In most languages that use the Latin alphabet, and in the International Phonetic Alphabet, d generally represents the voiced alveolar or voiced dental plosive /d/. However, in the Vietnamese alphabet, it represents the sound /z/ in northern dialects or /j/ in southern dialects. (See D with stroke and Dz (digraph).) In Fijian it represents a prenasalized stop /nd/. [2] In some languages where voiceless unaspirated stops contrast with voiceless aspirated stops, d represents an unaspirated /t/, while t represents an aspirated /tʰ/. Examples of such languages include Icelandic, Scottish Gaelic, Navajo and the Pinyin transliteration of Mandarin.

The International Phonetic Alphabet (IPA) is an alphabetic system of phonetic notation based primarily on the Latin alphabet. It was devised by the International Phonetic Association in the late 19th century as a standardized representation of the sounds of spoken language. The IPA is used by lexicographers, foreign language students and teachers, linguists, speech-language pathologists, singers, actors, constructed language creators and translators.

The Vietnamese alphabet is the modern writing system for the Vietnamese language. It uses the Latin script, based on its employment in the alphabets of Romance languages, in particular the Portuguese alphabet, with some digraphs and the addition of nine accent marks or diacritics – four of them to create additional sounds, and the other five to indicate the tone of each word. The many diacritics, often two on the same vowel, make written Vietnamese easily recognizable.

Đ, known as crossed D or dyet, is a letter formed from the base character D/d overlaid with a crossbar. Crossing was used to create eth (ð), but eth has an uncial as its base whereas đ is based on the straight-backed roman d. Crossed d is a letter in the alphabets of several languages and is used in linguistics as a phonetic symbol.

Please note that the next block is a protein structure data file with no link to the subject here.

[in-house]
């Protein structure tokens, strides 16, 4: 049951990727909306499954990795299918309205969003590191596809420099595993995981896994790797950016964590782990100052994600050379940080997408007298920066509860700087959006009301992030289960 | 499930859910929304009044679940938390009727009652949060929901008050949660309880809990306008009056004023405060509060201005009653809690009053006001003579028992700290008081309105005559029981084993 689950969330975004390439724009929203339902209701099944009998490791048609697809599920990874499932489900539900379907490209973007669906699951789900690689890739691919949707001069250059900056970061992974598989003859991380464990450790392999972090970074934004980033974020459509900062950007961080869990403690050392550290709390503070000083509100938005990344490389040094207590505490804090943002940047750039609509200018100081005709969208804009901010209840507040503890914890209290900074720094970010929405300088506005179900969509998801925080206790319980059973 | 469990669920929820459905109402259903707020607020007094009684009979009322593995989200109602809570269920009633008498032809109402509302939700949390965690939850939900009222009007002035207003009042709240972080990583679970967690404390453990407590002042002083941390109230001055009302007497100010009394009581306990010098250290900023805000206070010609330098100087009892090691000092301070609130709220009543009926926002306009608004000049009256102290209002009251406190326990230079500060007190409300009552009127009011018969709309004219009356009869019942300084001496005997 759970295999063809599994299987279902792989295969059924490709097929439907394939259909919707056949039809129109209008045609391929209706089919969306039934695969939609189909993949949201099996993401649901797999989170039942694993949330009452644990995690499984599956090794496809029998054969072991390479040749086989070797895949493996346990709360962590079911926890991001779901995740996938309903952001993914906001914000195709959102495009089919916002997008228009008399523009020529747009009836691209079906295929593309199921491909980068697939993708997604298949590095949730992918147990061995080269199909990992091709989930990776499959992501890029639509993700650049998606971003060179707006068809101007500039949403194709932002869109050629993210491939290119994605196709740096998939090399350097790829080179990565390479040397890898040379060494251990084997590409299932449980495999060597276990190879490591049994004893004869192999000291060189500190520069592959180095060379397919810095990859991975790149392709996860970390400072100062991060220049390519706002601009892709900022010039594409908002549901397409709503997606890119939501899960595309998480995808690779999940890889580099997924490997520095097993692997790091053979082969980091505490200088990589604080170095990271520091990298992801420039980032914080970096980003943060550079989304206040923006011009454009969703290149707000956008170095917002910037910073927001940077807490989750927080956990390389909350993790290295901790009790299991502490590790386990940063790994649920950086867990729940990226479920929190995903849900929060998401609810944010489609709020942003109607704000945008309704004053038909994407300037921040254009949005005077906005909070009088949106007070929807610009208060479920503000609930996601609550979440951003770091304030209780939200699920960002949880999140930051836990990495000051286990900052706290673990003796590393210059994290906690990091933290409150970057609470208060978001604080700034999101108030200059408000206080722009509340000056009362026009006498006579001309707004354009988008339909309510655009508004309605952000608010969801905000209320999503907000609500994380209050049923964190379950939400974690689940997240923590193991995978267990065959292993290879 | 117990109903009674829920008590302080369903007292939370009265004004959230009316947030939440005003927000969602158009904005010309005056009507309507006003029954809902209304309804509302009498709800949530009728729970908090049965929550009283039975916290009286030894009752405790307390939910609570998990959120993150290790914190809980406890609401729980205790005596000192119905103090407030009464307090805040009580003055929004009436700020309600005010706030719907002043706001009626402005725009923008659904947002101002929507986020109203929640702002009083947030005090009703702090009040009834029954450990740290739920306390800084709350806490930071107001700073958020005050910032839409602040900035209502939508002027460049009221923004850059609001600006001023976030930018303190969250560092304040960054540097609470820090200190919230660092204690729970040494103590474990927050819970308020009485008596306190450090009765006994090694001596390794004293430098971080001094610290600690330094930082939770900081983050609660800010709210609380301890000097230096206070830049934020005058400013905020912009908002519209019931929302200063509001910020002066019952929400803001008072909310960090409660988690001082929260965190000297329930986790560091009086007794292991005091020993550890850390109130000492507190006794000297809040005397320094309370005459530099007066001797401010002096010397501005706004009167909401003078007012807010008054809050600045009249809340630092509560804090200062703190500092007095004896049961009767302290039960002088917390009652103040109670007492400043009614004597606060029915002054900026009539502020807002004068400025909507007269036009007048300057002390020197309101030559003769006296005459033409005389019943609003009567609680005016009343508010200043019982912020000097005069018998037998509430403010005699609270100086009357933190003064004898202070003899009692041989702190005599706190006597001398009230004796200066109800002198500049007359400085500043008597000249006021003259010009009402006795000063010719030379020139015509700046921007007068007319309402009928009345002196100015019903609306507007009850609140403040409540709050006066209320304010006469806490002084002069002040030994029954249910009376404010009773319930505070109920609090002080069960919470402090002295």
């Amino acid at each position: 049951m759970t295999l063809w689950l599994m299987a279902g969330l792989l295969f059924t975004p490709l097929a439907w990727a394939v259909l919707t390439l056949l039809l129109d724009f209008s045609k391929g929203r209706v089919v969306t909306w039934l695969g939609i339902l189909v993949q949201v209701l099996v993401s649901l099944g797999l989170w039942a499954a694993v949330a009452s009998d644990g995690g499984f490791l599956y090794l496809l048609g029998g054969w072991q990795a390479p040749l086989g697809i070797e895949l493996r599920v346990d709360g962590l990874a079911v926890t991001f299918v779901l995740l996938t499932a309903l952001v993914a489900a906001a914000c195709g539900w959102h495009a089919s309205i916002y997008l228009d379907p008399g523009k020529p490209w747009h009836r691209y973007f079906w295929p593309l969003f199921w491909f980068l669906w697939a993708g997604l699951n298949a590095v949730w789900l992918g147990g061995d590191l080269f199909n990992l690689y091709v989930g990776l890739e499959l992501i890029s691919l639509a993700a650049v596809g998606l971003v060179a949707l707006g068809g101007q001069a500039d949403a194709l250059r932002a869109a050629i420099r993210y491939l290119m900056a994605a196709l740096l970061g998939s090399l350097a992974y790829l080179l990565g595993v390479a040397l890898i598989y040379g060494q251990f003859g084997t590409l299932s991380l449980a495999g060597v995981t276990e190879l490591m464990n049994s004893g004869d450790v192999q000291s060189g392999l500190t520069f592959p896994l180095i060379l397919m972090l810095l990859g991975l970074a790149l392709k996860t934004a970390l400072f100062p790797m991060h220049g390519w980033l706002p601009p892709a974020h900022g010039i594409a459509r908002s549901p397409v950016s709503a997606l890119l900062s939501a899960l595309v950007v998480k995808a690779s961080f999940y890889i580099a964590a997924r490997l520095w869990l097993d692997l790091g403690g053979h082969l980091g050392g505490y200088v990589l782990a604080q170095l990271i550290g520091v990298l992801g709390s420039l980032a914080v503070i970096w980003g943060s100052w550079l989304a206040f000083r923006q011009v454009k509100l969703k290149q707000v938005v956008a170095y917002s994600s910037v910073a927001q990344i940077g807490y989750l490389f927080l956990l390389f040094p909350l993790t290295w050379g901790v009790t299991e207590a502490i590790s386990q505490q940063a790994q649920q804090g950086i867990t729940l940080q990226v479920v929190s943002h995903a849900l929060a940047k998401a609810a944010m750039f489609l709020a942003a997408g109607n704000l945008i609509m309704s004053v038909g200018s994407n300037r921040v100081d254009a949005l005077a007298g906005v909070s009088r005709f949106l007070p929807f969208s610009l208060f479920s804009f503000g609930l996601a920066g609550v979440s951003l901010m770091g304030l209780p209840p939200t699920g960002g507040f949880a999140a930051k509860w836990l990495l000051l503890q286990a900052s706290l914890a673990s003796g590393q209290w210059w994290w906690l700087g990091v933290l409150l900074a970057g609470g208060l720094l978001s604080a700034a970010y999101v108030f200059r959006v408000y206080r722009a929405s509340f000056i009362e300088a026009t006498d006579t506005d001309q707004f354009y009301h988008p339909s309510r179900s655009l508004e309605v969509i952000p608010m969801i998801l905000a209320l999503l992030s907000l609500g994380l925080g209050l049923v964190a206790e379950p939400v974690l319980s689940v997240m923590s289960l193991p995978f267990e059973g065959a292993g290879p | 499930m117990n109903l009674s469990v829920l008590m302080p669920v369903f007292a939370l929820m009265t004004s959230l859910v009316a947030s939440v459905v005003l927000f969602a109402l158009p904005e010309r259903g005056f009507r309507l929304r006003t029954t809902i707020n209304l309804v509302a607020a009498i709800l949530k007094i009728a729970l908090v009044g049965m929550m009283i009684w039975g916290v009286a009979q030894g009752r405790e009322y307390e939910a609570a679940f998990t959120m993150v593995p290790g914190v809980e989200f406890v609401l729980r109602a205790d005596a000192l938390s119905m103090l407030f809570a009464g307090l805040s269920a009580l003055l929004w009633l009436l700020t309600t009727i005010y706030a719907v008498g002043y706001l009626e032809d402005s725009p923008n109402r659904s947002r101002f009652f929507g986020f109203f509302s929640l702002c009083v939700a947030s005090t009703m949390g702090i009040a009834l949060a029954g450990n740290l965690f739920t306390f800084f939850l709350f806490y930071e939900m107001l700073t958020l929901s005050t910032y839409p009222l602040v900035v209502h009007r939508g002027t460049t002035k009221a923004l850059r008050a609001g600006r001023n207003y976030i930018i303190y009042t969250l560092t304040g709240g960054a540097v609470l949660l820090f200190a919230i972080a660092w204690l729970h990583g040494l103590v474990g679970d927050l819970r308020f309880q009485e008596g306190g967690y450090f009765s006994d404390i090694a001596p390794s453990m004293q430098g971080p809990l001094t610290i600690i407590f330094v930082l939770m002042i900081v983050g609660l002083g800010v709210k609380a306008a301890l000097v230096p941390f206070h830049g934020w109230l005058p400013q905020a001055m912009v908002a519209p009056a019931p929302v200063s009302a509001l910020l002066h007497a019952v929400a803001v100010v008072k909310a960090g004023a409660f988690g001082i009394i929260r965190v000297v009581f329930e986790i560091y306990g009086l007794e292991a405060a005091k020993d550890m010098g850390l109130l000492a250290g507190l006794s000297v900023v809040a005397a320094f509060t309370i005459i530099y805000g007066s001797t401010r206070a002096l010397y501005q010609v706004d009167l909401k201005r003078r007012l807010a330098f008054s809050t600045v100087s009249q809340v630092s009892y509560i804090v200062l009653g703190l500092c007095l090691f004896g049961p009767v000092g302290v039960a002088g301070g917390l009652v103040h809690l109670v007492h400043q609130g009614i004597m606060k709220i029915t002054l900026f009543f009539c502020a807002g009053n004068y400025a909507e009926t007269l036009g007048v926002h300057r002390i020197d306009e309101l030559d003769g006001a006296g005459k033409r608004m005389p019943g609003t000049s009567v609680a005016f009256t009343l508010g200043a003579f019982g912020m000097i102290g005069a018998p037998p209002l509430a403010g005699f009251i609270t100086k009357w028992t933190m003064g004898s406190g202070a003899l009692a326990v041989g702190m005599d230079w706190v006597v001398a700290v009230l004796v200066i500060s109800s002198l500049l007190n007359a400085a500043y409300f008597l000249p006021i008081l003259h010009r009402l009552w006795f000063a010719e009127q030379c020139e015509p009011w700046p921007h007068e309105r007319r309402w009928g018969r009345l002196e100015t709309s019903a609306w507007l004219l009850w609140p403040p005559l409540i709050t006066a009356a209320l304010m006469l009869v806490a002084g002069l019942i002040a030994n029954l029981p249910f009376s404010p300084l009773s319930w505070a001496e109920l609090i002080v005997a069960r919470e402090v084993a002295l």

## Other uses

500 is the natural number following 499 and preceding 501.

Retroflex D is a Latin letter representing the voiced retroflex plosive. Its lower-case variant – d with tail, or d with retroflex hook – is also used to represent this sound in the International Phonetic Alphabet.

A diacritic – also diacritical mark, diacritical point, diacritical sign, or accent – is a glyph added to a letter, or basic glyph. The term derives from the Ancient Greek διακριτικός, from διακρίνω. Diacritic is primarily an adjective, though sometimes used as a noun, whereas diacritical is only ever an adjective. Some diacritical marks, such as the acute ( ´ ) and grave ( ` ), are often called accents. Diacritical marks may appear above or below a letter, or in some other position such as within the letter or between two letters.

Ɗ is a letter of the Latin alphabet. The lower case, represents a voiced dental implosive or a voiced alveolar implosive in the International Phonetic Alphabet. It is used with the same value in the orthographies of various languages, notably some African languages, such as Fula and Hausa, also in Sindhi and used in Shona from 1931-1955.

### Ancestors and siblings in other alphabets

• 𐤃 : Semitic letter Dalet, from which the following symbols originally derive
• Δ δ : Greek letter Delta, from which the following symbols originally derive
• Ⲇ ⲇ : Coptic letter Delta
• Д д : Cyrillic letter De
• 𐌃 : Old Italic D, the ancestor of modern Latin D
•  : Runic letter dagaz, which is possibly a descendant of Old Italic D
• Runic letter thurisaz, another possible descendant of Old Italic D
• 𐌳 : Gothic letter daaz, which derives from Greek Delta

## Computing codes

CharacterDd
Unicode nameLATIN CAPITAL LETTER D  LATIN SMALL LETTER D